or have prepared justification that such procedures are not needed.  This 
certification shall be submitted to the NRC and signed under oath or 
affirmation.  You should retain any justification for not including such 
procedures in accordance with the document retention programs at your 
facility. 

The actions requested in this generic letter represent new staff positions 
for some licensees; and thus, this request is considered a backfit in 
accordance with NRC procedures.  Because the electrical configurations and 
surveillance procedures at some plants may not satisfy established 
regulatory requirements, this backfit ensures that facilities comply with 
existing requirements.  Therefore, the staff did not perform a full backfit 
analysis. Instead, an evaluation of the type discussed in 10 CFR 
50.109(a)(6) was performed.  The report of this evaluation will be available 
in the Public Document Room along with the minutes of the 163rd meeting of 
the Committee to Review Generic Requirements. 


9107160296
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Holders of Operating Licenses        - 2 -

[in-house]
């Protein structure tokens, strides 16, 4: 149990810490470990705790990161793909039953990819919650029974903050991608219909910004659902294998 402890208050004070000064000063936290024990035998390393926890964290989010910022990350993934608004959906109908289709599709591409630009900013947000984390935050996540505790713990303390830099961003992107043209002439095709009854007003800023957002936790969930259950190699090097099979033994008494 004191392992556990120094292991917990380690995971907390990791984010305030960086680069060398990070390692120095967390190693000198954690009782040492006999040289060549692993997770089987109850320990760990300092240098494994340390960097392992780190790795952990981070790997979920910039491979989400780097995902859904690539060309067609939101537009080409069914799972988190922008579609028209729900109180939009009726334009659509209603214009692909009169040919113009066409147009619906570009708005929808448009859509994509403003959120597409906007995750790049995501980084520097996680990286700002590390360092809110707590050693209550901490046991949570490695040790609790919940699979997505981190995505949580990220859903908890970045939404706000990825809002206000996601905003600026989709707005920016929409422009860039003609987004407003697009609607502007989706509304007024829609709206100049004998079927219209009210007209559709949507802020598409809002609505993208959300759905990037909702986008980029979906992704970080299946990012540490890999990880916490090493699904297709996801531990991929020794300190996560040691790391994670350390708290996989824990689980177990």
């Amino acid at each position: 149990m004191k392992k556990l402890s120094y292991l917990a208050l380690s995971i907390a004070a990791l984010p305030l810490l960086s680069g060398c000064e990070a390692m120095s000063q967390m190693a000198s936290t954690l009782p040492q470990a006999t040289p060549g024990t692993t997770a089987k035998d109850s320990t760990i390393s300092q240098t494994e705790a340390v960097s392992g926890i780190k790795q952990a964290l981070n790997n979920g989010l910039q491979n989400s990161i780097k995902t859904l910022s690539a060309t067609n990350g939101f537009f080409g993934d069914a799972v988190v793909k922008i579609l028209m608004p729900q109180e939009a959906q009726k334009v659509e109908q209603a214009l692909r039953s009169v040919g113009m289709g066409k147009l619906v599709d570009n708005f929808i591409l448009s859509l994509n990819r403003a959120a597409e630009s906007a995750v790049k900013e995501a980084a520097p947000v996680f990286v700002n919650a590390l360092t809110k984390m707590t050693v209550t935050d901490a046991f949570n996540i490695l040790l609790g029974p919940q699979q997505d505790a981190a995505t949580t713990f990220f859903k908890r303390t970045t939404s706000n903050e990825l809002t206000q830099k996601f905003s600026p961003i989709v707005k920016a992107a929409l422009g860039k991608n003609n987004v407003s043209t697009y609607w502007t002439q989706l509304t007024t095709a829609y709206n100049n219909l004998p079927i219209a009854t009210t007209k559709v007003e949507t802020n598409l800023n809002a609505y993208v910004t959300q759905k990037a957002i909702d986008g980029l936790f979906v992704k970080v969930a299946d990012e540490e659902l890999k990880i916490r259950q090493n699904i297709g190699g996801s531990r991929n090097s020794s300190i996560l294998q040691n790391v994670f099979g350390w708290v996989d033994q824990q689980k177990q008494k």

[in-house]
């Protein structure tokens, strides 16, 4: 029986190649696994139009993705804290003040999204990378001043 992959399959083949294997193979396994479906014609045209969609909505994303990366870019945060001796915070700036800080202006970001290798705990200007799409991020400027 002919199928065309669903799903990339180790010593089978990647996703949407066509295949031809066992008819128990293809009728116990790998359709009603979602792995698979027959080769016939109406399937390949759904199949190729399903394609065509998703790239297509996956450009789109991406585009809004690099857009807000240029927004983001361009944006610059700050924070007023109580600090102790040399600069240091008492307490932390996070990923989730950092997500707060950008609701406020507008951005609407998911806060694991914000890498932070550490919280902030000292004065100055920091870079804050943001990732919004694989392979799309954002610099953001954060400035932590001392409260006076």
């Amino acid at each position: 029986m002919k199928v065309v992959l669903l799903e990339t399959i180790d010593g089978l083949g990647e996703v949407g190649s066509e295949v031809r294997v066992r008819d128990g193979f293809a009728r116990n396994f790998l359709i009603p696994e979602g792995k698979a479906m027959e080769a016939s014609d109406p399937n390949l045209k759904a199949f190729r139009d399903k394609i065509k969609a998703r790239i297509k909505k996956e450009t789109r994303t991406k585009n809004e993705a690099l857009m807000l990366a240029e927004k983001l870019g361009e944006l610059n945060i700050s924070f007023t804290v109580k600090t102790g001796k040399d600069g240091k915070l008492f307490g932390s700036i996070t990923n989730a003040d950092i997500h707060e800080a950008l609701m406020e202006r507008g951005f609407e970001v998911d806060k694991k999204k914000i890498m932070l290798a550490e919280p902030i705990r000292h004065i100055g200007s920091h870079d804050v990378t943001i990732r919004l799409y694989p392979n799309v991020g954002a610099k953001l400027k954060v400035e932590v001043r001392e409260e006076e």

As the resolution of these generic issues is considered a compliance matter,
a commitment to evaluate the safety significance as part of the Individual 
Plant Examination (IPE) program is not an acceptable alternative to 
responding to this generic letter.  However, you may perform plant specific 
evaluations as part of your IPE program(s) to further evaluate limitations 
imposed in response to this generic letter.  If you elect to do this, your 
IPE submittal must provide the details defined in Section 2.1.6, Subitem 7 
of NUREG-1335, "Individual Plant Examination:  Submittal Guidance." 

The current Westinghouse, Combustion Engineering and General Electric 
(BWR/6) standard technical specifications include the requirements contained 
in this generic letter.  The new standard technical specifications now 
nearing completion as part of the Technical Specifications Improvement 
Program will also include adoption of the requirements of this generic 
letter.